UK Government Extends Transition Period for Low Risk Dredging Activities

The UK Government has decided to extend the current one year transition period for low risk maintenance dredging activities for a further two years in respect of English waters.

Under the Marine and Coastal Access Act 2009 (Transitional Provisions) Order 2012, which comes into force on 6 April 2012, the transitional period has been extended for two further years until 6 April 2014. Those dredging operations that will require a licence under the order are those:

– likely to have a significant effect on a European marine site

– likely to adversely affect the ecological status of a water body under the Water Framework Directive

– to be carried out as part of a project which requires assessment under the Environmental Impact Assessment Directive.

The Department for Environment, Food and Rural Affairs and the Marine Management Organisation will be working with stakeholders to consider how dredging should be regulated in the future. In particular to explore the scope to exempt certain low risk activities and to help prepare operators for implementation of the licensing requirements. A consultation on these arrangements will be held later this year.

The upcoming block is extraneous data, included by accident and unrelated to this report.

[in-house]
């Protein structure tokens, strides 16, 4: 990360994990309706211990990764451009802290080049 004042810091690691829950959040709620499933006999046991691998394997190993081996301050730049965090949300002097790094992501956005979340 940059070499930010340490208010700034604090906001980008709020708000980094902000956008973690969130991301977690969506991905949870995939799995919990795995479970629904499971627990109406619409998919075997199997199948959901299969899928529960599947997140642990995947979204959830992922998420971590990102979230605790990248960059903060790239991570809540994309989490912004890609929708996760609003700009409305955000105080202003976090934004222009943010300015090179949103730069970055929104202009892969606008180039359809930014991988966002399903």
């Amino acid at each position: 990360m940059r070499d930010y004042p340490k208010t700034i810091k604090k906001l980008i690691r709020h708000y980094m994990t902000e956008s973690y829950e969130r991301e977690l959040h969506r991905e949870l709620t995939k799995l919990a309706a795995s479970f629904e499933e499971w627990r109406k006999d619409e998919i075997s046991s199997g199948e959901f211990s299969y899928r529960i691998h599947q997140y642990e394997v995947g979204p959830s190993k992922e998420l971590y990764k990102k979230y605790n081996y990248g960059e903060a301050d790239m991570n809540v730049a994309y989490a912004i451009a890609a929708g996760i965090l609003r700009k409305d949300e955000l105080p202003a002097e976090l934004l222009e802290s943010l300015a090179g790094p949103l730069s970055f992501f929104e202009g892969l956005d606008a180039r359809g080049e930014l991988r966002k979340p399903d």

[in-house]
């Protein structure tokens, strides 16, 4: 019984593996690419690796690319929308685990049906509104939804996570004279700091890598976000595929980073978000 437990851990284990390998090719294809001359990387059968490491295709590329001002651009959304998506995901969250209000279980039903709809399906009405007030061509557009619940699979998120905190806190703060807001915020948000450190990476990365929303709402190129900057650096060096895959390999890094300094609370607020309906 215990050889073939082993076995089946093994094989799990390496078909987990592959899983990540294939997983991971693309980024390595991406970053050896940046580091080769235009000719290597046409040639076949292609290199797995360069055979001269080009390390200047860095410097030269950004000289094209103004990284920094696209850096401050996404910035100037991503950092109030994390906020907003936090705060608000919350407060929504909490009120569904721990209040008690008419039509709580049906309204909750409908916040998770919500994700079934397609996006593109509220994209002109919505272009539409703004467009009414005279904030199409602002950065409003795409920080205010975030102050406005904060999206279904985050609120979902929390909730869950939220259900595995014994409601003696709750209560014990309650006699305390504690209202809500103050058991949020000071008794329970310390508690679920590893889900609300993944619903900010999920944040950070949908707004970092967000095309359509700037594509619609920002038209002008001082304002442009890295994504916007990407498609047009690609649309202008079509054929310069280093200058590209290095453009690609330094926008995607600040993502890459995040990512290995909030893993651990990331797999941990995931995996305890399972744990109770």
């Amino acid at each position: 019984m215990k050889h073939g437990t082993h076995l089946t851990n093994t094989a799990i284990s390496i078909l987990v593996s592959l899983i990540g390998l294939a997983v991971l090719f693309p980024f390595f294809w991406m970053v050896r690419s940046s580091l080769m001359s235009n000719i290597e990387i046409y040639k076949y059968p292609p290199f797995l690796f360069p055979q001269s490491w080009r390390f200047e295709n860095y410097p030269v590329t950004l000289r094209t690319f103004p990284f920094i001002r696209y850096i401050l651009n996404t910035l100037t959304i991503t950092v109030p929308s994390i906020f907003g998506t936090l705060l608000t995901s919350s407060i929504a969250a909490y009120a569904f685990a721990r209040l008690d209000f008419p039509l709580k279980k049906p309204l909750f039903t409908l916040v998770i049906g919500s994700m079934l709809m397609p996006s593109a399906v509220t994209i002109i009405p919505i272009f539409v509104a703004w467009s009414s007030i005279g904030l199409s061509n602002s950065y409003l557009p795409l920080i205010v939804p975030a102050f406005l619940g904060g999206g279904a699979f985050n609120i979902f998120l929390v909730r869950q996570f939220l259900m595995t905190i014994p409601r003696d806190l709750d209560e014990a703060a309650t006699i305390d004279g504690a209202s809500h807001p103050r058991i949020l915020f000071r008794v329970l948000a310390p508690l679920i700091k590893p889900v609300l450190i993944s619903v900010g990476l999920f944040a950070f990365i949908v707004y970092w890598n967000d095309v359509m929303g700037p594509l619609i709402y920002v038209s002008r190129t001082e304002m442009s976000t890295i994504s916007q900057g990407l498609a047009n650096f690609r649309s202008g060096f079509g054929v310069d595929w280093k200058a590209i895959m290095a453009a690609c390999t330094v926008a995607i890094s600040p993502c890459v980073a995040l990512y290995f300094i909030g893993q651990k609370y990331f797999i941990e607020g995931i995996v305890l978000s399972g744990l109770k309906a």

Dredging was not a licensable activity before the start of the marine licensing system on 6 April 2011. Initially there was a transitional period of one year from 6 April 2011 during which a dredging operation did not require a marine licence, provided the dredging operation:

– would not have fallen within section 34 of the Coast Protection Act 1949

– would not have required a licence under Part 2 of the Food and Environment Protection Act 1984

– is not excluded from this exemption by an order made by the Secretary of State.


Dredging Today Staff, April 20, 2012;